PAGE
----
New Texas laws put premium on safety

Whether your summer vacation includes a drive down the street to Six Flags or across the country, you should be aware of new driver-safety laws whose violation could add a pretty penny to your vacation costs.

Several Texas laws have gone into effect since last fall. Among them are: safety belt requirements for all passengers; no texting or cellphone use while driving for those under 18; and no cellphone use in a school zone.

On Tuesday, the grace period ended for another new law that changed the booster seat requirements to include any child younger than 8 who is also under 4 feet 9 inches. The old law required children under age 5 and less than 36 inches to ride in child safety seats.

There are numerous mistakes parents can make in using car safety and booster seats, said Dana Walraven, injury prevention coordinator for Safe Kids Tarrant County, a community outreach effort by Cook Children's Healthcare System. Safe Kids conducts car seat clinics, which are free to the public, each week in Arlington and Fort Worth for parents and children to make sure that they are properly using their safety seats.

"Most of the mistakes we notice are when a child doesn't fit in the car seat by weight or height," Walraven said. Parents and kids are often too eager to move up to a booster seat when the child isn't ready, she said.

"If they're 1 or 2 years old, you don't want them in a booster seat," she said. "Parents should consider height, weight and maturity level."

Another mistake is that the safety seat isn't properly placed in the car. There is no standard operating procedure for placing cars seats, Walraven said.

"Every car seat fits differently in every car," she said. Often, parents will use both the seat belt and a latch system to secure the car seat, when in general just one of those procedures should be used, she said.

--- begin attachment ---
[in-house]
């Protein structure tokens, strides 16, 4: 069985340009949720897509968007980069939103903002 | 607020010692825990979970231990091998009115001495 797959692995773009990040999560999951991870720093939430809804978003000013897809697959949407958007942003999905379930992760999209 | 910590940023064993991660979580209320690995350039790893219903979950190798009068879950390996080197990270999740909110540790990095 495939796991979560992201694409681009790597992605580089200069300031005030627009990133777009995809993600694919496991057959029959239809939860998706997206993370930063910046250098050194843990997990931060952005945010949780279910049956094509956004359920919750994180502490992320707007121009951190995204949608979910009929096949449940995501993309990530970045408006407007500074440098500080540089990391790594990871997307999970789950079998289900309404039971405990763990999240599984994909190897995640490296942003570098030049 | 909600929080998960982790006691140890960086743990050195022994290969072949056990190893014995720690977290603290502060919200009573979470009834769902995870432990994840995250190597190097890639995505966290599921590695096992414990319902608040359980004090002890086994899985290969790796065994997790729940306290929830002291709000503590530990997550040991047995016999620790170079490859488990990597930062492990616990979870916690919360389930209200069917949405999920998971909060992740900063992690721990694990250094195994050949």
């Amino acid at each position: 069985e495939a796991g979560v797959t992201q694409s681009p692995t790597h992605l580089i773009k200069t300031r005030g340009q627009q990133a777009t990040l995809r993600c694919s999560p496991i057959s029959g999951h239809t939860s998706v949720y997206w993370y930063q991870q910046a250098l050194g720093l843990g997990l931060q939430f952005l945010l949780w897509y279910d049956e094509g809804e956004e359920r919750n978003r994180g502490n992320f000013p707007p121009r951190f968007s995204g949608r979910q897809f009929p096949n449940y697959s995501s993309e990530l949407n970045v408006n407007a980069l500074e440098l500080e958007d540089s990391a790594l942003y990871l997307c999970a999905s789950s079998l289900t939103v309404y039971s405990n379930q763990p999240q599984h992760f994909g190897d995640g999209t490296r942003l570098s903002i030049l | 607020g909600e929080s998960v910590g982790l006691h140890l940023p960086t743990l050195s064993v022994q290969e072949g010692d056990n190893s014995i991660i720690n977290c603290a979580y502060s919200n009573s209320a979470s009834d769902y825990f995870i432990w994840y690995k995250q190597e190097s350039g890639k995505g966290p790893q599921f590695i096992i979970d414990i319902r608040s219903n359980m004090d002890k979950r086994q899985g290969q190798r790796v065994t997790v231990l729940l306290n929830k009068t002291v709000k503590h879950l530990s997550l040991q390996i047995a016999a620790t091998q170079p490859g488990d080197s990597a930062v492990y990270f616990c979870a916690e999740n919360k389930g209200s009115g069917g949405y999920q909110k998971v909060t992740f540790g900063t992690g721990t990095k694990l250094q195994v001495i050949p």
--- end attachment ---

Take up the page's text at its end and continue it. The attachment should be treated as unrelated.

For parents who can't afford a car or booster seat, the Texas Department of Health Services gives away free seats to low-income families through its Safe Riders program, said Johnny Humphreys, manager of the program.

In the past four months, Safe Riders has given away 540 booster seats and 2,613 car seats in 841 classes it offers to parents across the state, Humphreys said. The program has distributed an additional 5,000 car seats to be given out at events around the state, he added.

Safe Kids also has a program of providing car seats and boosters to low-income families, with some seats costing as little as $15, Walraven said. Through weekly seat checks and some quarterly events, Safe Kids checked out 1,010 car seats last year.

Most children outgrow forward-facing car safety seats at about 40 pounds and 4-years-old, Humphreys said. Manufacturers are required to put labels on the car seat to spell out the weight limits of the product, as well as provide the manufacturer's name and phone number.

"Typically, ages 4 to 8 are the booster seat prime ages," he said. "Seat belts are not going to effectively cover them without a booster."

Parents can choose from two main types of booster seats -- high-back or chair-style. They do exactly what the name suggests -- boost the child higher in their seat so lap and shoulder belts fit better. Otherwise, a child can suffer injuries that can include internal organ damage from the lap band resting on the stomach instead of the hips, and spine damage if the shoulder strap is too high on the body.

Texas was just one of six states without a booster seat requirement before the new law passed last year, Humphreys said.

The Texas Transportation Department's annual Click It or Ticket campaign is cracking down on that and other seat belt laws, such as unbuckled drivers and passengers, and drivers who don't properly secure children in their vehicles.

Last year, the campaign led to 33,398 safety belt citations and 6,259 child seat citations, according to Tracie Mendez, manager of the driver behavior program for the department.

While seat belt usage in the country is at a record high of 84 percent (compared with less than 60 percent in 1993), there are still 45 million Americans who do not buckle up when riding in a car or truck, according to the department.

Around 38 unbuckled motorists a day die in crashes, according to the National Highway Traffic Safety Administration.

Teenagers, young adults, men and pickup occupants have the lowest seat belt usage rates, according to NHTSA. Those who drive between 6 p.m. and 6 a.m., as well as rural motorists, also tend to not wear their seat belts.

So be sure to review traffic safety rules before you hit the road with your family this summer. It could save you some money, and maybe your life.

Teresa M cUsic's column appears Fridays.